It’s generally agreed upon that skilled jobs require some amount of formal training—you probably wouldn’t hire an electrician with no training or a doctor who hadn’t been to medical school. But for one of the jobs that’s mostly closely tied to a company’s success—managing—we routinely throw people in without any training whatsoever.
It’s incredibly common for people to be promoted into management positions not because they’re skilled managers, but because they were good at something else. They were a great admin or a successful engineer, and so they get put in charge of managing admins or engineers. These new managers might get sent to a several-day training class or are or told to bring any questions to a higher-up … but then they’re set loose to manage people and teams without much real training or evidence that they can do it well. It’s so bad that one 2016 study revealed that 98 percent of managers feel that managers need more training.
This is bizarre! The skills it takes to manage people effectively are often completely different from whatever work the person did previously. Being good at a different sort of job doesn’t guarantee that you’ll be good at managing, especially if you’re thrown in without intensive training and support, as the many unhappy employees of untrained managers can attest. Here’s one account:
“My last job was for a first-time manager and it irrevocably ruined my chances to move up within the company. I was left in the dark on so much for so long that there was no way their perception of me was ever going to change. He had no idea how to train me, so I got drips and drabs over the course of months. For over two years, all I got were empty promises of taking on new projects and responsibilities. It got to the point where he would mention things he planned to do later in the week and I would try to teach myself how to do them before he got there because that was the only way to learn. He was an excellent employee—truly fantastic at the non-managing part of his job. But he had no aptitude or training for being a manager.”
“My manager wasn’t a bad guy, but he got hired as a tech-consultant-ish kind of job and then my boss decided to leave and they promoted him because he was the next highest up on the project. I don’t think he’d ever been a manager before and was still trying to figure things out. He didn’t really get my job either—I’d tell him what we needed to fix or work on and he would: A) OK it at first, then B) renege on that, C) have me explain it to him all over again, and then D) tell me not to do it because “we can automate it in a year.” Which never happened. He also clearly thought I was a slacker because I didn’t have enough work I was allowed to do (because he was taking away my potential workload by saying it could be automated in a year).”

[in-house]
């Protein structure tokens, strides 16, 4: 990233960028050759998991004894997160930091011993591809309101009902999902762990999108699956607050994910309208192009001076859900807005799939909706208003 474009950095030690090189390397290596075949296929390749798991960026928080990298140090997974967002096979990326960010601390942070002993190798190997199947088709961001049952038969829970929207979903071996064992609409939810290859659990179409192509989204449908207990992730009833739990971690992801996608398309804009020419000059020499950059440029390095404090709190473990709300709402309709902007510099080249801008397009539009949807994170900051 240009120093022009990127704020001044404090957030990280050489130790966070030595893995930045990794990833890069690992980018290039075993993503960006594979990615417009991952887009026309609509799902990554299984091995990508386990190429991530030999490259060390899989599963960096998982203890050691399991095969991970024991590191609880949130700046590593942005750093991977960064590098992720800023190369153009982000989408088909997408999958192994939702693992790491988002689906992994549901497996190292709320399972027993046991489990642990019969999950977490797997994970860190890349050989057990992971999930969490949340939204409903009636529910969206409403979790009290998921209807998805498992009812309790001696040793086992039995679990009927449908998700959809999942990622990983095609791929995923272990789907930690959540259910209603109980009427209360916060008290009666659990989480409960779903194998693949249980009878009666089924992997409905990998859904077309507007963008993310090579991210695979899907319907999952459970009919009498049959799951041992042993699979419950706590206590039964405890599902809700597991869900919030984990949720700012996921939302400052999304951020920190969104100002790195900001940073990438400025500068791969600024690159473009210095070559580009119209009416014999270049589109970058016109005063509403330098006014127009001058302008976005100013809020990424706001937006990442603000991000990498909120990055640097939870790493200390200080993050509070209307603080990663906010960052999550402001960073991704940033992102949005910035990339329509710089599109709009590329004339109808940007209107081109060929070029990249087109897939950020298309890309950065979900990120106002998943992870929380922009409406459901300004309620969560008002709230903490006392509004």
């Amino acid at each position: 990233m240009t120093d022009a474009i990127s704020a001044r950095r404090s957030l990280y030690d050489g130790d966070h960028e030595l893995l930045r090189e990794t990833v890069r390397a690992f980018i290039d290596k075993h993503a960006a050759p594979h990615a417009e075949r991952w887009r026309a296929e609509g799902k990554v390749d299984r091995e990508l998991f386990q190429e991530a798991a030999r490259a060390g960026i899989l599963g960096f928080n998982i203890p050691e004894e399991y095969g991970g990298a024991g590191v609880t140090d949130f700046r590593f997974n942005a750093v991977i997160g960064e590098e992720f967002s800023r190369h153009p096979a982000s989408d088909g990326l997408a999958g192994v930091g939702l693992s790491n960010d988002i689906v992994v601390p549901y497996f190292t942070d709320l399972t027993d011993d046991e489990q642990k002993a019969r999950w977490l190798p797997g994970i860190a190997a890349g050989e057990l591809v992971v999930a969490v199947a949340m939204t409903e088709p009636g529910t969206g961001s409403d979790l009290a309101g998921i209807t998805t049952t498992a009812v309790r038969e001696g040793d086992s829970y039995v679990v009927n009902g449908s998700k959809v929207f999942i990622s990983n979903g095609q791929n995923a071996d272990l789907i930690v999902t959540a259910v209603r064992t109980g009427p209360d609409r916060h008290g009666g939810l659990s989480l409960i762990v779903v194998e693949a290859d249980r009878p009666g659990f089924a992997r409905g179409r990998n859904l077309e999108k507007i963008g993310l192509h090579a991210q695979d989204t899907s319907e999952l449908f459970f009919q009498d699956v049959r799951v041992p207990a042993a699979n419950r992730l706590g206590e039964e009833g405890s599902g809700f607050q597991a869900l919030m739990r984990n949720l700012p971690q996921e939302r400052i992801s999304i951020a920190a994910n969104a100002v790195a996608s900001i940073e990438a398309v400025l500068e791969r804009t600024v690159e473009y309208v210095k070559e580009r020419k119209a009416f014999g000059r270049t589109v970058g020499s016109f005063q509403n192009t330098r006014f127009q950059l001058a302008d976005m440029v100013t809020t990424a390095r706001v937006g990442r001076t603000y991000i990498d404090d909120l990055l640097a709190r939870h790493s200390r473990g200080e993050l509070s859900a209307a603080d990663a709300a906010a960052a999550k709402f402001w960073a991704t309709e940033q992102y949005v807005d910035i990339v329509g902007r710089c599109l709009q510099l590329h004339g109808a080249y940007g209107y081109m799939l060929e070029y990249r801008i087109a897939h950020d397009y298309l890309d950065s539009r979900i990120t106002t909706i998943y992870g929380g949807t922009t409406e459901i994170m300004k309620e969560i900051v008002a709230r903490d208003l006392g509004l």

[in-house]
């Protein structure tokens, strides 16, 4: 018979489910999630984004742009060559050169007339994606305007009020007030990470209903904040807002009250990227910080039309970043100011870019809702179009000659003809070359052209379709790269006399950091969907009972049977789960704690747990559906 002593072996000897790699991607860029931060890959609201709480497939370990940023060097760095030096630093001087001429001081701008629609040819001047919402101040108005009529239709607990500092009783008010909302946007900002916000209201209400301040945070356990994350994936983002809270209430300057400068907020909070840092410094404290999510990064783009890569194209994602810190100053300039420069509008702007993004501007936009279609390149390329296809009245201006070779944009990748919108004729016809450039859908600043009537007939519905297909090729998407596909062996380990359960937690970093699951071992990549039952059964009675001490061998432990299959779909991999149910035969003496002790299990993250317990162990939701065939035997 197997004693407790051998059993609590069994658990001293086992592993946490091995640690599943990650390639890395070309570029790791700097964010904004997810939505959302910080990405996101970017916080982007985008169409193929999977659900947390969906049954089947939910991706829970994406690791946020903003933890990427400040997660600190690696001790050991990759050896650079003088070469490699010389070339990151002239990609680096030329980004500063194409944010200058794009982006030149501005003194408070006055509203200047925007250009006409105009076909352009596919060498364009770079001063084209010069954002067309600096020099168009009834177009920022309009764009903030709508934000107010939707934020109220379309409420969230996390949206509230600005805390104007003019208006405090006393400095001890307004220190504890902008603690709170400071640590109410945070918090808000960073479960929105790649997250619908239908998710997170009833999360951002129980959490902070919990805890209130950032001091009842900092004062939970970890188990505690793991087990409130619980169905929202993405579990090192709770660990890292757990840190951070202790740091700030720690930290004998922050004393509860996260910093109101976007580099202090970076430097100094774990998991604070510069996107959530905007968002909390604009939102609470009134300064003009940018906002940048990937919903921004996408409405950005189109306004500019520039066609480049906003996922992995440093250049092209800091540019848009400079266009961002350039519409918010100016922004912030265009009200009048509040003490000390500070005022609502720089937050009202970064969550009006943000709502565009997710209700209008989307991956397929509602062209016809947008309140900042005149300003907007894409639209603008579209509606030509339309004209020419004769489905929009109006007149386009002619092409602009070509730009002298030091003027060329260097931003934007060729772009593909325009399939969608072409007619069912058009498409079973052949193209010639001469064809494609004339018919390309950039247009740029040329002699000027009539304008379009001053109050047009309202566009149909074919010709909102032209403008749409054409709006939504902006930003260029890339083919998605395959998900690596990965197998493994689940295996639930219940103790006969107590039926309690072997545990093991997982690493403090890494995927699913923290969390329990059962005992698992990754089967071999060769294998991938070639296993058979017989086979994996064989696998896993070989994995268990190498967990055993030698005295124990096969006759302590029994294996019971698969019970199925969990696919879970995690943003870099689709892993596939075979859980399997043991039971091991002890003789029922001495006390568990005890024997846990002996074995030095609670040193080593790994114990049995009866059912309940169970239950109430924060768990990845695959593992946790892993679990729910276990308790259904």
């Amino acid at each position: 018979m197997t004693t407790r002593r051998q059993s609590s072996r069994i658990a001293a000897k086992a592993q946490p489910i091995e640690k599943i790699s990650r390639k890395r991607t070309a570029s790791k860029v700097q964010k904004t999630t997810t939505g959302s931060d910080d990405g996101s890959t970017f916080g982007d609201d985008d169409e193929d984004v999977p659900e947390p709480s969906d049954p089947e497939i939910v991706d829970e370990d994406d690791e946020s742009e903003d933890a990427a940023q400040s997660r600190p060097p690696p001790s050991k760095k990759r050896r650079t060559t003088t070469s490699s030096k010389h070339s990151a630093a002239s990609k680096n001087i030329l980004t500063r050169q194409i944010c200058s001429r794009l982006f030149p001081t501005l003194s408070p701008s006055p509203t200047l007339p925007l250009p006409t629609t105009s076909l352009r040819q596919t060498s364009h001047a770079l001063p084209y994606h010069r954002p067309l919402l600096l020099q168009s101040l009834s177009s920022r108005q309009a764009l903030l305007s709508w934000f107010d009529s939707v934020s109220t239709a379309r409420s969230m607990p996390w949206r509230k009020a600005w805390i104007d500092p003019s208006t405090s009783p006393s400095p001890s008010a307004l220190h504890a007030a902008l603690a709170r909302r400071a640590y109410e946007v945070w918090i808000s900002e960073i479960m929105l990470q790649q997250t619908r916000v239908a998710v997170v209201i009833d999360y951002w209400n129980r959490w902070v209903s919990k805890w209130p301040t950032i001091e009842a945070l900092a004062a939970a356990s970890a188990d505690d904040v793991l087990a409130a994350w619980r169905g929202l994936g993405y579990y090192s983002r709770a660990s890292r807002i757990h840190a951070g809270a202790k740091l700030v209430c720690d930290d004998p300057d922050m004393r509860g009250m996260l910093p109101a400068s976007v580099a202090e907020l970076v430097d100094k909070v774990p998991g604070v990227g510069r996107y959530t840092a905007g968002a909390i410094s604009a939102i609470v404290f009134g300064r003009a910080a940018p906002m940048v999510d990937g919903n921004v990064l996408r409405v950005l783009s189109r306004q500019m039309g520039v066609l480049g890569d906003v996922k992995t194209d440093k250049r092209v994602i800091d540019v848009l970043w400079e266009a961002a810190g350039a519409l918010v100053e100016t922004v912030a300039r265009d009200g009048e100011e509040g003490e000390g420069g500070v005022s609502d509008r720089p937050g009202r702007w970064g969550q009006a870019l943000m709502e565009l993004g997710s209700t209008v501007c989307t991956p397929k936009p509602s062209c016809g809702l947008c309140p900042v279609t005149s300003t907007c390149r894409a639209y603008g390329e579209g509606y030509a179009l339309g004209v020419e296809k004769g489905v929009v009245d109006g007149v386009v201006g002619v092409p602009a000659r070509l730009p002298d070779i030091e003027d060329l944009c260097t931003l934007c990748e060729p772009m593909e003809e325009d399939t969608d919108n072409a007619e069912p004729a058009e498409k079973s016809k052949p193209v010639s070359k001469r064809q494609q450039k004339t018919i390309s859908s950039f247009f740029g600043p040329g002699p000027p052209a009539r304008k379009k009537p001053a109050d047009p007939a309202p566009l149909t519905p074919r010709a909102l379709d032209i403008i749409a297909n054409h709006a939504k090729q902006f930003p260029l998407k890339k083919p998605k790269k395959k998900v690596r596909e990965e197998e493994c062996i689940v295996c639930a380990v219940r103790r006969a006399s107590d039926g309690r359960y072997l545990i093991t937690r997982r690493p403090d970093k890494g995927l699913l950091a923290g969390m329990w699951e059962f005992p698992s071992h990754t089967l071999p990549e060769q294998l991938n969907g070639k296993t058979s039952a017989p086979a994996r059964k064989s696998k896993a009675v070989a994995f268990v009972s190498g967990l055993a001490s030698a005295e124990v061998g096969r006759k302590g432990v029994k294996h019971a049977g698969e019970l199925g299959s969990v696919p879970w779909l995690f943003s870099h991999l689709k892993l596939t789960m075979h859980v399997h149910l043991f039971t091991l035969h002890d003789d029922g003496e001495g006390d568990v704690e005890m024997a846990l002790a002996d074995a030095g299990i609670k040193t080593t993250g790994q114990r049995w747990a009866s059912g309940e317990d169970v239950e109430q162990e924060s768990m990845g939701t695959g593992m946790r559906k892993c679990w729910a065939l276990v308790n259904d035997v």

Being a good manager requires skills many people don’t have much or any training in: hiring well, setting clear goals, delegating responsibilities, staying engaged with work without micromanaging, giving useful feedback, having tough conversations about problems, holding people accountable without being a jerk, resolving conflict, doing all that without breaking any laws, and much more. It’s difficult, nuanced work that takes practice and coaching, which is why many managers are the first to admit they’ve struggled to succeed in the role. Here are two accounts from former managers:
“I was not a good manager. It was a temp role, and my interests/career path laid in the technical stuff, but still I was hired as the manager, simply because I had more experience in the technical work. I had absolutely zero relevant experience in management or training, and that was something the person who hired me should have considered but didn’t. I did the best I could, but I honestly don’t think I was a good manager.”